Most of the jobs in the world require the person to undergo some or the other form of training. This training might be anything from a period of 6 months to 10 years or more. It is easy to judge a job by considering how long it takes to become a professional in that field. It takes an immense amount of time to establish yourself in the medical field. For example, to be a physician assistant, one needs to complete something around 9 years of training. These 9 years are spent in learning various skills that are required to become a PA. Here is how that period is broken down –
Unlike a medical assistant, applying to be a PA requires you to have a bachelor’s degree. Yes, this means that in most cases you must have also completed in high school with relatively good grades. Your bachelor’s degree could have you major in almost anything. But it helps a lot if you have taken any of the subjects related to medical science like Medical Terminology or Healthcare ethics during this time. Usually, this bachelor degree takes around 4 years to complete. It could take more if you have to stay for an extra semester or year just in case you might want to improve your grades.
After getting your bachelor’s degree, becoming a PA also requires you to have a master’s degree. But the catch is that most of these programs offer a master’s degree only to people who have completed at least 3 years of healthcare training. This gives you some professional experience and teaches you a bunch of stuff that will be useful later as a Physician Assistant. Some of the most popular choices for training during this time includes being an EMT, paramedic or a nurse.
After getting a bachelor’s degree and doing some healthcare training, obtaining a master’s degree shouldn’t be too hard. It takes about 2 years to go through the Master’s Physician assistant program before getting the degree. The course teaches you a variety of things like Anatomy, Pathology, Physiology, Pharmacology, Clinical medicine and medical laws and Ethics. During your master’s you are also required to complete at least 2000 clinical hours. If you do not do this within your 2 years of time, you might end up taking more time to get your degree. Luckily some programs offer an internship or a physical assistant shadow program that lets you complete these clinical hours with ease.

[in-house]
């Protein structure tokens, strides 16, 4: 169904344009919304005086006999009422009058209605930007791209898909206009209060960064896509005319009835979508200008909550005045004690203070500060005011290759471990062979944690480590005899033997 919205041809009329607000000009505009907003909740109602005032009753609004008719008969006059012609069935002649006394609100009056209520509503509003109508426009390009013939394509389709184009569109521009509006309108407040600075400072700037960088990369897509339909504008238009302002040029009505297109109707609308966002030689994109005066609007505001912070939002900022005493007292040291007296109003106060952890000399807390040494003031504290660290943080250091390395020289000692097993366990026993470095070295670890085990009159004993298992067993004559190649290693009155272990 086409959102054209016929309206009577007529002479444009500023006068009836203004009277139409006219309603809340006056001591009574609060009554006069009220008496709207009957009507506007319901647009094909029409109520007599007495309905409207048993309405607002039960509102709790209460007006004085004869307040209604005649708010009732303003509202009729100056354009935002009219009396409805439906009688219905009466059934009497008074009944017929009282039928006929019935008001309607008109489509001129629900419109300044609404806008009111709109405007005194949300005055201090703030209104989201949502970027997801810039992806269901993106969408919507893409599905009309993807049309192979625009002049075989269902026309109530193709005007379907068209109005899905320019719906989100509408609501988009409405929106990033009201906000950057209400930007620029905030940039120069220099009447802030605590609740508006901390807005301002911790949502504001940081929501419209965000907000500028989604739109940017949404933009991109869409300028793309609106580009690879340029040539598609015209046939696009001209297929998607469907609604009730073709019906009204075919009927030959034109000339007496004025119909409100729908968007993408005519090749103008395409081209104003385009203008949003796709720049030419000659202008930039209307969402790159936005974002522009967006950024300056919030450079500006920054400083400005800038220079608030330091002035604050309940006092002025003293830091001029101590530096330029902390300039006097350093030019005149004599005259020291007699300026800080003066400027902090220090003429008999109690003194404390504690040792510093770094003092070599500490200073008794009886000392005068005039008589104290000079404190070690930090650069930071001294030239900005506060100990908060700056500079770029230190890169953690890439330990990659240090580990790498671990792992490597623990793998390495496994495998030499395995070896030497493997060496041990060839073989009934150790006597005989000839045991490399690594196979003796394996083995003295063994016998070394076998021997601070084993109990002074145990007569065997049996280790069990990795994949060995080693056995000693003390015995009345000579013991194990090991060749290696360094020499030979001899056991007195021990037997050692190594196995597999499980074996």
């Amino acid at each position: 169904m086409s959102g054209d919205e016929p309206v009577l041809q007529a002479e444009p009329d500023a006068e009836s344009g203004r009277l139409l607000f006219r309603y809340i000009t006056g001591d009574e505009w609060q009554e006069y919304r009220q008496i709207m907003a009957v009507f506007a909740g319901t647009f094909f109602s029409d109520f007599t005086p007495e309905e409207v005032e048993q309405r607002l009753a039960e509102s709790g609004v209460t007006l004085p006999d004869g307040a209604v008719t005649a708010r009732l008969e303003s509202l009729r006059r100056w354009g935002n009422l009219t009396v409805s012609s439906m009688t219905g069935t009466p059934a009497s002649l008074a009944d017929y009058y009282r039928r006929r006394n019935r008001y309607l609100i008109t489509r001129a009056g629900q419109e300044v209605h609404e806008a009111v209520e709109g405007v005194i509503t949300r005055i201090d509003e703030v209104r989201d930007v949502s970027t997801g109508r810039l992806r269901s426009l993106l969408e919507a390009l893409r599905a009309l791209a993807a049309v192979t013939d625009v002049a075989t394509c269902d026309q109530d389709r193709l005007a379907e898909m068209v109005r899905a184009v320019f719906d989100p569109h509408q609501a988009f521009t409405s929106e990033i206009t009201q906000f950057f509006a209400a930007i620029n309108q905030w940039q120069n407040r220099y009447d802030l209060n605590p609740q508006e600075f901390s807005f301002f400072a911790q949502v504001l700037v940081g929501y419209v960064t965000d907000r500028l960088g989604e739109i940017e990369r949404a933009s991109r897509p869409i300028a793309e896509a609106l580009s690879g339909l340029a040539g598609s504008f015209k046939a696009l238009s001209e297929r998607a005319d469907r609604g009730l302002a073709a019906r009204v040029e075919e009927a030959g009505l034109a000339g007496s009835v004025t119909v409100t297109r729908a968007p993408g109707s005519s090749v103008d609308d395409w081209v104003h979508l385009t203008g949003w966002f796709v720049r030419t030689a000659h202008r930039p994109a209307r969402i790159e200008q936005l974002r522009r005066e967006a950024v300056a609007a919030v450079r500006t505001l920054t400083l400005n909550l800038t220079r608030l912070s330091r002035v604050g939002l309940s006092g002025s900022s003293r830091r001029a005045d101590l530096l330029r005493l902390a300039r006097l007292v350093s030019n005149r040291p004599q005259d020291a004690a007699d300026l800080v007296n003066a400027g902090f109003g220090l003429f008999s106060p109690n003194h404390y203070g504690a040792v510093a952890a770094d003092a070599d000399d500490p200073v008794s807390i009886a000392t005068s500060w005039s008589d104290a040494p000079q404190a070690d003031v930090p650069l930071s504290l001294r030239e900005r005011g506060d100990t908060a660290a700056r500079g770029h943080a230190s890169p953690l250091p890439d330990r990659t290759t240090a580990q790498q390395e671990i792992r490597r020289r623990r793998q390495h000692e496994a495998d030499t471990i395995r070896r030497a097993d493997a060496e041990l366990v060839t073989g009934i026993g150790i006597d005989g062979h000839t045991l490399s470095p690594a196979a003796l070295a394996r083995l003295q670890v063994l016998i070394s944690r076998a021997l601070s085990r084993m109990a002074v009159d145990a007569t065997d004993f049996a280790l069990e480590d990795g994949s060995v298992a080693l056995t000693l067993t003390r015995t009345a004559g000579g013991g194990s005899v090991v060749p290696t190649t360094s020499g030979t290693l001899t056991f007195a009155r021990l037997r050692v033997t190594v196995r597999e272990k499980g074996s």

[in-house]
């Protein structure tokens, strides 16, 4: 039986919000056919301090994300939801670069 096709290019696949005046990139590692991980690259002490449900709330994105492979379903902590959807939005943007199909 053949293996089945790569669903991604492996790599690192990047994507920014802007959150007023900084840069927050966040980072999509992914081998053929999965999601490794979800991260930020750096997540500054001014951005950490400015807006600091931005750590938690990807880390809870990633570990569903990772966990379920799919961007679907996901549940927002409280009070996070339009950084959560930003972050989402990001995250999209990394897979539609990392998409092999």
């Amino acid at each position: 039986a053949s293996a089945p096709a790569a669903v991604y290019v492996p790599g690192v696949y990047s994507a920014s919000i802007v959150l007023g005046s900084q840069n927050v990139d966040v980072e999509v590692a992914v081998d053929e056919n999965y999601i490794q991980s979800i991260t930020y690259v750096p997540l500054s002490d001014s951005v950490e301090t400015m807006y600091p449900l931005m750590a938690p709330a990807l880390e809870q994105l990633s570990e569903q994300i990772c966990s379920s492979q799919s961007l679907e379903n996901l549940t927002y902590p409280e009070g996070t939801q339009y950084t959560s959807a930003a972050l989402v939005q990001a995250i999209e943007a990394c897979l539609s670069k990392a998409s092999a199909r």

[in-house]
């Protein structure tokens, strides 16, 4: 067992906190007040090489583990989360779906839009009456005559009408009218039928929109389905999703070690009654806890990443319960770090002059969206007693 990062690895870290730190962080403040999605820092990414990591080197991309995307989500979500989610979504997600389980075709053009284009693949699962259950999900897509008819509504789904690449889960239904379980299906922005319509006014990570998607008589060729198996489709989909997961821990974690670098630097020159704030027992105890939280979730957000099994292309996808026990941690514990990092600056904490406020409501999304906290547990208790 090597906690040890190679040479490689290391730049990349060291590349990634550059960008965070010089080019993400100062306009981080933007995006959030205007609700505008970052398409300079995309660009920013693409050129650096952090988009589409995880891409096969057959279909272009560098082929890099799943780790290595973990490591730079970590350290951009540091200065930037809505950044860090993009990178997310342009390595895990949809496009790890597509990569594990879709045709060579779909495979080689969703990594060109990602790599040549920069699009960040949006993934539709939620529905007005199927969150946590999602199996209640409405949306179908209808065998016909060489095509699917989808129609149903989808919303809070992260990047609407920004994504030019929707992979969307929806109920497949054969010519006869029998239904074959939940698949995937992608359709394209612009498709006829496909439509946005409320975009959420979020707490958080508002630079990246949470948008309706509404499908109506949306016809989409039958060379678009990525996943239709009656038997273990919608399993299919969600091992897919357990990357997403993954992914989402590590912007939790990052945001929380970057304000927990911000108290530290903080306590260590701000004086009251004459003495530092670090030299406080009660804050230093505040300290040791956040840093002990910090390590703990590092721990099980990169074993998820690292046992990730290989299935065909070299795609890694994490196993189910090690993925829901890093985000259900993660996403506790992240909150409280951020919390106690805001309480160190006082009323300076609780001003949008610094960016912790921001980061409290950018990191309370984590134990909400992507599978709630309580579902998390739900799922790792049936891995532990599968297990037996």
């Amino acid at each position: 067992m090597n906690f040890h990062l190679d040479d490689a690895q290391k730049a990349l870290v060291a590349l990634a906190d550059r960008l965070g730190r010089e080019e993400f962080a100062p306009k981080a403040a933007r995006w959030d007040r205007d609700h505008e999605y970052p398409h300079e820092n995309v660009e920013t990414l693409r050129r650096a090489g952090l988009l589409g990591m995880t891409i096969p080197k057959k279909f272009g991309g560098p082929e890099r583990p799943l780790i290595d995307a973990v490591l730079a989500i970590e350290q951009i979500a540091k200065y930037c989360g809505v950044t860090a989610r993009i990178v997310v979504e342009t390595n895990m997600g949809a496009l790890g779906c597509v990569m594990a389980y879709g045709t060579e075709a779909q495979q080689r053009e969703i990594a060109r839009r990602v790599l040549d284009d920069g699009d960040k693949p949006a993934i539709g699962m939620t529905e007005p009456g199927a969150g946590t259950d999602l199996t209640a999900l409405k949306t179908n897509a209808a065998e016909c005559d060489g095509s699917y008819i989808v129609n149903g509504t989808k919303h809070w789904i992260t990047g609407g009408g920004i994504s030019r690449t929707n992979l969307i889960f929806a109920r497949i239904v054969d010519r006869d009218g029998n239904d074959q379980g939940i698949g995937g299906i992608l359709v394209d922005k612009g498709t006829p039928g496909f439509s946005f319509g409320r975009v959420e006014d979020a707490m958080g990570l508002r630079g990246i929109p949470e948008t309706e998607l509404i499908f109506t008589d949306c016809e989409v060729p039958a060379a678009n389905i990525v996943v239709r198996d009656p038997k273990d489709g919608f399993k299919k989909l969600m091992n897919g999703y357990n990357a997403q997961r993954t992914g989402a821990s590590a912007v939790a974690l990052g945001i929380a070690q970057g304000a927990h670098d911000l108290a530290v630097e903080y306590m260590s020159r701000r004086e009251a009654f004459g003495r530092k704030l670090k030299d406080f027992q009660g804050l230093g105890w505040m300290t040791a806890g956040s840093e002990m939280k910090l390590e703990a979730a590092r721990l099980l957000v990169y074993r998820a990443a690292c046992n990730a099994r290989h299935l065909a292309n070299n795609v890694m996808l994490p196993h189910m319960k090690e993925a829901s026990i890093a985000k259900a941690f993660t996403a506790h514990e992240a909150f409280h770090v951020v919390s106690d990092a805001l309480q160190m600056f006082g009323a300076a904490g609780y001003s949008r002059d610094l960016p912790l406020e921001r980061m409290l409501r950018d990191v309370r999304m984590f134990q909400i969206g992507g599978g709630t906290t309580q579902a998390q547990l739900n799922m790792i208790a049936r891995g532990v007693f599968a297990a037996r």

The Physician Assistant National Certifying Exam (PANCE)
After all your years of turmoil, you are just one step away from getting the degree in your hand. Only those who graduate from ARC-PA program (the Accreditation Review Commission on Education for the Physician Assistant) are eligible or this test. Studying for the test might require some time, possibly six months or more, depending on your knowledge and capabilities. This test can be attempted 6 times in a span of 6 years before you are mandated to complete another ARC-PA program to try again.
A physician assistant can then decide whether to go for additional certifications to earn a bit more or to climb the proverbial career ladder. It can be about vascular access, nutritional support, ultrasound and many others.
Maintaining the certificate
Existing PAs might need to sit for the Physician Assistant National Recertifying Exam (PANRE) every few years to maintain their certificate. In addition to that, they are required to undergo about 100 hours of education every 2 years to remain active.
So, to sum it all up, the average number of years required is –
Bachelor’s degree (4) + Healthcare training (3) + Master’s degree (2) + PANCE (0.5) =
So, the minimum time required is about 6 years (without healthcare training or preparing for PANCE) and the maximum time required is infinite (since you can keep giving the PANCE repeatedly), with an average of 9.5 years. But the real question is – Is all these years of training worth it to become a PA? In my opinion, with an average salary of $90,000 and the satisfaction that one gets from helping people feel better, it definitely is!